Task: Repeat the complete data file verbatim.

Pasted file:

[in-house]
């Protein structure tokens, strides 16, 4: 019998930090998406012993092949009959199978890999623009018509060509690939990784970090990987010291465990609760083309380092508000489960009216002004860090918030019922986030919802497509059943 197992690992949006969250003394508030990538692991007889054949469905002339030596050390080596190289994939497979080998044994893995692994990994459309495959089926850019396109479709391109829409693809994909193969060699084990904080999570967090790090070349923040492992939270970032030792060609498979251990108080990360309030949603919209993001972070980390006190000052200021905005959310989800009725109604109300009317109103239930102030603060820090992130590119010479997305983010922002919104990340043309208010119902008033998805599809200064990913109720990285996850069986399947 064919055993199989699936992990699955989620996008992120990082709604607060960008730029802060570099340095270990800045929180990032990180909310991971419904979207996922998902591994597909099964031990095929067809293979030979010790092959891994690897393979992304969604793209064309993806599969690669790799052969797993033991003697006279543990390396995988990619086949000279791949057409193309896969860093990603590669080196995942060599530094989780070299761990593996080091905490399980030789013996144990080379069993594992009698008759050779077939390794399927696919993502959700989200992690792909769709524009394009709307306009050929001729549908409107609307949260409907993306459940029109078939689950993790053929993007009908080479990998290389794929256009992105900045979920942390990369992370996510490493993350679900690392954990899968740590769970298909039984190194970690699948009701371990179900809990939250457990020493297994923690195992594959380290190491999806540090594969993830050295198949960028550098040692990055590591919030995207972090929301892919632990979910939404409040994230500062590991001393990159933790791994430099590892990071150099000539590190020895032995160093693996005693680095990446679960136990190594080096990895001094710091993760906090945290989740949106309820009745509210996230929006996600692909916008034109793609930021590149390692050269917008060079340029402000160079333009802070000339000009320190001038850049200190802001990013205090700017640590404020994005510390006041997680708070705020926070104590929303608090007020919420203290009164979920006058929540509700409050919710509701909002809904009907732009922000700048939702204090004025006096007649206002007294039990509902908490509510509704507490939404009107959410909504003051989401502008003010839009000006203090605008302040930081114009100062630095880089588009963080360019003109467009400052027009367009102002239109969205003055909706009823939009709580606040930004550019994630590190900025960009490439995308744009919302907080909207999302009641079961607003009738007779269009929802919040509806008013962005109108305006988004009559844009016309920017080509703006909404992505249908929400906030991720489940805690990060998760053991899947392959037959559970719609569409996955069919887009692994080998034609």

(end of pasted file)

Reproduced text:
[in-house]
């Protein structure tokens, strides 16, 4: 019998930090998406012993092949009959199978890999623009018509060509690939990784970090990987010291465990609760083309380092508000489960009216002004860090918030019922986030919802497509059943 197992690992949006969250003394508030990538692991007889054949469905002339030596050390080596190289994939497979080998044994893995692994990994459309495959089926850019396109479709391109829409693809994909193969060699084990904080999570967090790090070349923040492992939270970032030792060609498979251990108080990360309030949603919209993001972070980390006190000052200021905005959310989800009725109604109300009317109103239930102030603060820090992130590119010479997305983010922002919104990340043309208010119902008033998805599809200064990913109720990285996850069986399947 064919055993199989699936992990699955989620996008992120990082709604607060960008730029802060570099340095270990800045929180990032990180909310991971419904979207996922998902591994597909099964031990095929067809293979030979010790092959891994690897393979992304969604793209064309993806599969690669790799052969797993033991003697006279543990390396995988990619086949000279791949057409193309896969860093990603590669080196995942060599530094989780070299761990593996080091905490399980030789013996144990080379069993594992009698008759050779077939390794399927696919993502959700989200992690792909769709524009394009709307306009050929001729549908409107609307949260409907993306459940029109078939689950993790053929993007009908080479990998290389794929256009992105900045979920942390990369992370996510490493993350679900690392954990899968740590769970298909039984190194970690699948009701371990179900809990939250457990020493297994923690195992594959380290190491999806540090594969993830050295198949960028550098040692990055590591919030995207972090929301892919632990979910939404409040994230500062590991001393990159933790791994430099590892990071150099000539590190020895032995160093693996005693680095990446679960136990190594080096990895001094710091993760906090945290989740949106309820009745509210996230929006996600692909916008034109793609930021590149390692050269917008060079340029402000160079333009802070000339000009320190001038850049200190802001990013205090700017640590404020994005510390006041997680708070705020926070104590929303608090007020919420203290009164979920006058929540509700409050919710509701909002809904009907732009922000700048939702204090004025006096007649206002007294039990509902908490509510509704507490939404009107959410909504003051989401502008003010839009000006203090605008302040930081114009100062630095880089588009963080360019003109467009400052027009367009102002239109969205003055909706009823939009709580606040930004550019994630590190900025960009490439995308744009919302907080909207999302009641079961607003009738007779269009929802919040509806008013962005109108305006988004009559844009016309920017080509703006909404992505249908929400906030991720489940805690990060998760053991899947392959037959559970719609569409996955069919887009692994080998034609």